Saturday, August 15, 2009

Saturday in the Classroom

One of the joys of living on campus is occasionally I get to be woken up by students knocking on my door. I scheduled class for 9:30 a.m., but since half of them (i.e. 3 of them) were here by 9:15, they figured they could come get me and we’d start early. But I had scheduled class for 9:30 because I intended to sleep until 9:27. To stop the knocking I peeked my sleepy bedhead out the door and gave them a nod of acknowledgement.

They were not expecting this. I didn’t have glasses on yet, but I felt their shock through the blur. “Did you just wake up?” Filifili asked in Samoan.

I pretended I didn’t hear the question. “5 minutes.” I finally said. And then I closed the door.

Saturday classes have a fun, casual energy; there no time constraints, no uniforms, no bells. But the urgency of Tuesday’s CAT brought stress to the day, and it was hard to not feel like we were in a rush.

But we are in a rush. The CAT is really hard. It’s hard to the point I didn’t know how to do parts of it. It asks the student to use the “Totals” function in building a Microsoft Access query, which I don’t know how to do. PCV Sara had to explain it to me last night. And since I don’t have Access on my laptop, I didn’t get to actually try it until I was showing the class how to do it. From what the little student feedback I garnered, none of my kids could tell that I was doing it for the first time as I was teaching it to them.

The CAT itself is a long test involving multiple programs and importing data from one to the other. It’s a daunting set of tasks and going through it step-by-step is just as daunting. In this respect, it was very good that I only have 6 kids in the class (only 5 showed up this morning. Good luck on Tuesday, Sione.). I spent the first hour walking from computer to computer showing step by step how to do things.

The basic lesson structure is to explain something, demonstrate it, do it again as a class, and then have students do it themselves independently. Working through the language barrier with highly conceptual data concepts, this process has to be even more gradual.

Eventually one student figures out a concept, and she can explain to others how to do it, and she can explain it to them in Samoan. The tough part can be getting a student to help others without doing the work for them. I can trust my year 13 student Tui to do this, but my year 11 Junior—who is brilliantly gifted—loves the glory of doing other people’s work.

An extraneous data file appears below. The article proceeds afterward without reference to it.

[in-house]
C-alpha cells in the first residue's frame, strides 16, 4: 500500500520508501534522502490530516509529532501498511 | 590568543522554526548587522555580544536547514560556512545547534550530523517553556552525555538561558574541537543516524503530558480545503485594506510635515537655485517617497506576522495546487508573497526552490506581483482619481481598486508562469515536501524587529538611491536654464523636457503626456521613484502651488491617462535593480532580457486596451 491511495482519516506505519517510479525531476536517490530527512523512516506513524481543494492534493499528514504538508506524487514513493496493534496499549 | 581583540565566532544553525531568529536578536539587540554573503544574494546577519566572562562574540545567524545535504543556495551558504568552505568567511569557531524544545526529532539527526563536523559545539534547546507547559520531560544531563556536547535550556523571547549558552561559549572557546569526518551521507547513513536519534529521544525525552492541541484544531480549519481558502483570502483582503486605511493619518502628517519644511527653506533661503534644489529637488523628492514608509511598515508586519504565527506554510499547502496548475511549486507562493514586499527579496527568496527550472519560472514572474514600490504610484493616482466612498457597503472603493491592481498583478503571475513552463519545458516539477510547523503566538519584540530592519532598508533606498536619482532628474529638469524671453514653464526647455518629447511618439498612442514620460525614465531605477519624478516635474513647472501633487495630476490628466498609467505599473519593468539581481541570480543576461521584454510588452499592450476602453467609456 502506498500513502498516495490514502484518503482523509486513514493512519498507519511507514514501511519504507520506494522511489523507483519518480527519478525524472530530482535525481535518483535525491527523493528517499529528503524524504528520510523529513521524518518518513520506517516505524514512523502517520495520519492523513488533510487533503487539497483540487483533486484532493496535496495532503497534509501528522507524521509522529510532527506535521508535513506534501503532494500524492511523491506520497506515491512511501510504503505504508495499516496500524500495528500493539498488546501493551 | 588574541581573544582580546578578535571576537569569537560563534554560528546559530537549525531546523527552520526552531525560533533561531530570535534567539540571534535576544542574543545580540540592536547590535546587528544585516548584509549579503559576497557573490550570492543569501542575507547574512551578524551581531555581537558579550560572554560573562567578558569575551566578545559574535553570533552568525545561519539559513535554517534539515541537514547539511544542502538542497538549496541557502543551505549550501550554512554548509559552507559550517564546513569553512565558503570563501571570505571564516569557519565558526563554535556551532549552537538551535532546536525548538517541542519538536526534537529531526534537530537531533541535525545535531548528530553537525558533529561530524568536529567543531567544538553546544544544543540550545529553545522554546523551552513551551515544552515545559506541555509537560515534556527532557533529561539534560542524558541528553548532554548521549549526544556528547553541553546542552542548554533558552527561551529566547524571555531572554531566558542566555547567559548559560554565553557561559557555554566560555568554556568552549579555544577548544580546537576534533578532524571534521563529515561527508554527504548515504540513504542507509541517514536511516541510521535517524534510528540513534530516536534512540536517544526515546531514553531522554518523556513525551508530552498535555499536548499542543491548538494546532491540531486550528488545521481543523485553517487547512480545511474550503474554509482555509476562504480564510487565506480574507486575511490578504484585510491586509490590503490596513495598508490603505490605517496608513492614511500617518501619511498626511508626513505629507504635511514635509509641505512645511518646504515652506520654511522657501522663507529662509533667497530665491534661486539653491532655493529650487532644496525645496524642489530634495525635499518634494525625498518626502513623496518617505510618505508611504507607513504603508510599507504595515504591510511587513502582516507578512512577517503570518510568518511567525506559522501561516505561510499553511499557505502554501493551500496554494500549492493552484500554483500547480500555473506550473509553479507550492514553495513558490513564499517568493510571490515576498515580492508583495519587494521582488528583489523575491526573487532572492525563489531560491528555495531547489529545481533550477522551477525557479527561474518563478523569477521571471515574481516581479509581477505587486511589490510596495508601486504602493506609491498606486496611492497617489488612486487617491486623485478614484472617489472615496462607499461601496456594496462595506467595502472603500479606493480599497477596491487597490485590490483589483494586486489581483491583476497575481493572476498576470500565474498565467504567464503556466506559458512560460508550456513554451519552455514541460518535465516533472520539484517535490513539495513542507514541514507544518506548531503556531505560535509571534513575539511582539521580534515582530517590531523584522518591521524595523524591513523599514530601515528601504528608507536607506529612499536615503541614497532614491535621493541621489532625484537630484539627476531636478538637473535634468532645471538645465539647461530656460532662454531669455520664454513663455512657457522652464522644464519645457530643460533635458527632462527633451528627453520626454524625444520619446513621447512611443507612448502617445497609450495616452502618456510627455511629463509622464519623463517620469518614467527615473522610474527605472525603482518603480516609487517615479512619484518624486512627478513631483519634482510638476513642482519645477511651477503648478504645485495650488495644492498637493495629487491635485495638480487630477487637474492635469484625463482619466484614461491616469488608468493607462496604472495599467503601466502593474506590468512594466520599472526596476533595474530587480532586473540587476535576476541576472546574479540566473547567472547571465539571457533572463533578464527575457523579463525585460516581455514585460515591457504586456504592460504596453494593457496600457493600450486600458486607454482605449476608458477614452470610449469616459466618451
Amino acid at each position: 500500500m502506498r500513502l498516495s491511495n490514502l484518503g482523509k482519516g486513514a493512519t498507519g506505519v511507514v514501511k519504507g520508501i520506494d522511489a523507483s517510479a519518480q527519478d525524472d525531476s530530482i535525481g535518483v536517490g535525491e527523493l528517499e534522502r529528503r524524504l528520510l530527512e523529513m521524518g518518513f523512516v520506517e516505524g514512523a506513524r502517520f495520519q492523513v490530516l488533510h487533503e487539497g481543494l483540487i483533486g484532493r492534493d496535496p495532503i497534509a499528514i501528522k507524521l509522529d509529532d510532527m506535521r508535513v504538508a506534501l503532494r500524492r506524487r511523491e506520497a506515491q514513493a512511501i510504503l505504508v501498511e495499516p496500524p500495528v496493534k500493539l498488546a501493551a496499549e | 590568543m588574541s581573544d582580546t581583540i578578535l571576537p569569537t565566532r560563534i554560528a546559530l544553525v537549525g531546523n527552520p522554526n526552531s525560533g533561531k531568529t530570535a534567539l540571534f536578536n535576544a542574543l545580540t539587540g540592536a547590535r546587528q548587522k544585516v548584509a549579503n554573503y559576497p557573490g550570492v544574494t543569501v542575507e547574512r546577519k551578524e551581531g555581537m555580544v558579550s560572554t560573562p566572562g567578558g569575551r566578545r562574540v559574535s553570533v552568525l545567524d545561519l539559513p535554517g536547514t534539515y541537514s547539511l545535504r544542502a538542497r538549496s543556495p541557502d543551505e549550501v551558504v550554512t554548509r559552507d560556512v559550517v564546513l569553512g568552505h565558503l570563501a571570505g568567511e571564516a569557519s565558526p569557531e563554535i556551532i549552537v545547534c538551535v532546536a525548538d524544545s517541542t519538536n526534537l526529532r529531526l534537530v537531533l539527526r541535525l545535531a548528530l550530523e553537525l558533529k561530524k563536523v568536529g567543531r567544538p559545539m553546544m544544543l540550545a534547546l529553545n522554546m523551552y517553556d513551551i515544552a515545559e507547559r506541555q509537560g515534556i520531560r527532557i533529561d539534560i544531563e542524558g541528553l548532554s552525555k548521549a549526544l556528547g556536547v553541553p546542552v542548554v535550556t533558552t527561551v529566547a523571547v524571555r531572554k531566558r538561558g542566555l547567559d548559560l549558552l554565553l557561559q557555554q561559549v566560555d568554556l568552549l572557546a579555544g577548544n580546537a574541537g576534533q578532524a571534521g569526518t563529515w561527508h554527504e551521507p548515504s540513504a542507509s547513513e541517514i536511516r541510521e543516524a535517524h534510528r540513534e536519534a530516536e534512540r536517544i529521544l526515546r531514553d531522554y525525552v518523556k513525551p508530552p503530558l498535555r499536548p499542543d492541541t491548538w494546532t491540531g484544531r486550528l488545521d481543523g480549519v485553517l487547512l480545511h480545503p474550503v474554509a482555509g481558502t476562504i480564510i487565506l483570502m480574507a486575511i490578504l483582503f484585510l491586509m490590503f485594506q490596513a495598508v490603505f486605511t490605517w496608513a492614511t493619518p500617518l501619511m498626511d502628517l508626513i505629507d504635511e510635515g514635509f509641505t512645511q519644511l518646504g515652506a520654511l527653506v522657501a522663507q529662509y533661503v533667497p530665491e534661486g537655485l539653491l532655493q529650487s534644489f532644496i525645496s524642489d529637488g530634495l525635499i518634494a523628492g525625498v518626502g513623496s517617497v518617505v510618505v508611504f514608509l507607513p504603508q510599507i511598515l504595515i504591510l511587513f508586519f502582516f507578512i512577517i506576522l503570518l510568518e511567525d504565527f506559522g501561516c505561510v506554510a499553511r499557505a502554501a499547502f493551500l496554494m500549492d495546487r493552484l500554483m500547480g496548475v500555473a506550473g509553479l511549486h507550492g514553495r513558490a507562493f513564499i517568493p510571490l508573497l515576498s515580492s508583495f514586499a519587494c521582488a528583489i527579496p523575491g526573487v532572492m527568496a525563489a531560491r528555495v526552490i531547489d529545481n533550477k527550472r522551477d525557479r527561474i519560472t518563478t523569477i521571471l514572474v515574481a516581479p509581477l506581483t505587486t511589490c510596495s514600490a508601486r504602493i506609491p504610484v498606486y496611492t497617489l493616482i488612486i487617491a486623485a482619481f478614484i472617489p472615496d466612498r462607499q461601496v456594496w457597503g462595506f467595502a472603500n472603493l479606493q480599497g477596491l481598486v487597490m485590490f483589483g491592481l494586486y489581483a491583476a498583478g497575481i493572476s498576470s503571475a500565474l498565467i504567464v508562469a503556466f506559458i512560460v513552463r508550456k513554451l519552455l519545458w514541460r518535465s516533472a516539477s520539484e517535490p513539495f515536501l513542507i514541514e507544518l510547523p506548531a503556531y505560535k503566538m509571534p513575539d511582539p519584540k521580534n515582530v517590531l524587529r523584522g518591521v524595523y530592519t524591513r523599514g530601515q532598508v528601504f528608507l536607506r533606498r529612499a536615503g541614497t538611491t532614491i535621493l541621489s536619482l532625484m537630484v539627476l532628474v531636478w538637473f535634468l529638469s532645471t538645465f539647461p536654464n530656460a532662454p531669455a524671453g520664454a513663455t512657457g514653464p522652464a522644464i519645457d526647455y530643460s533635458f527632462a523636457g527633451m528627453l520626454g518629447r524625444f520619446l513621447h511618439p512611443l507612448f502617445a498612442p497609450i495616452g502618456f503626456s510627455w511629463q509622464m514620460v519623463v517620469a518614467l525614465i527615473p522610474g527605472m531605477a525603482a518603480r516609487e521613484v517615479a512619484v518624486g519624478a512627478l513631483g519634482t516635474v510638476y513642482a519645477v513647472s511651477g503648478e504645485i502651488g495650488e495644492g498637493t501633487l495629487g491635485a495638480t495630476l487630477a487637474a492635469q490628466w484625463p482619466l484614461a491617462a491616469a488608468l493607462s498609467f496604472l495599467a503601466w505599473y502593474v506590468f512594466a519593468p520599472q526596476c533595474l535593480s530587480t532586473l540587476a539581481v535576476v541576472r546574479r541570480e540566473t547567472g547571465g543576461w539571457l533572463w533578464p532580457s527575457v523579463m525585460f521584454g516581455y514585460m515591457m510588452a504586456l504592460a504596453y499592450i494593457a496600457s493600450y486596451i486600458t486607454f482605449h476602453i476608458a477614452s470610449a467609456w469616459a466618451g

Tui figured it out today. And Marie and Kate and Sisigafua weren’t far behind. Sinaumea, who didn’t show up until 10:30, lagged. I wouldn’t let anyone leave until they were all finished. Marie was cranky about this.

But we got through it, kicking and screaming. So hopefully their work on Tuesday will justify this morning. Although, why would this morning need justification? What could be a better way to spend 3 hours on a Saturday morning?

I hope you’re well. Picture below.
















Euchre night at my house last night. Left to right: Cale's hand, Blakey, Trent's hand.

2 comments:

Debbie said...

Good instruction is built on the premise of gradual release. I (the teacher) do while you (the student) watch. Then we do it together I do you help. Next step: You do, I help and finally You do I watch. The biggest mistake most teachers make is going from Modeling (I do you watch) directly to the Independent (You do I watch) with no shared experience in between.
That concludes our professional development for the day...

Barb Carusillo said...

Wow, what Debbie describes is exactly how I handle my DPT physical therapy students when teaching them manual therapy techniques. I just found that it works best that way...nice to see that someone else thinks so.
With surgeons, it is "Watch one, do one, teach one". They skip a few steps it seems.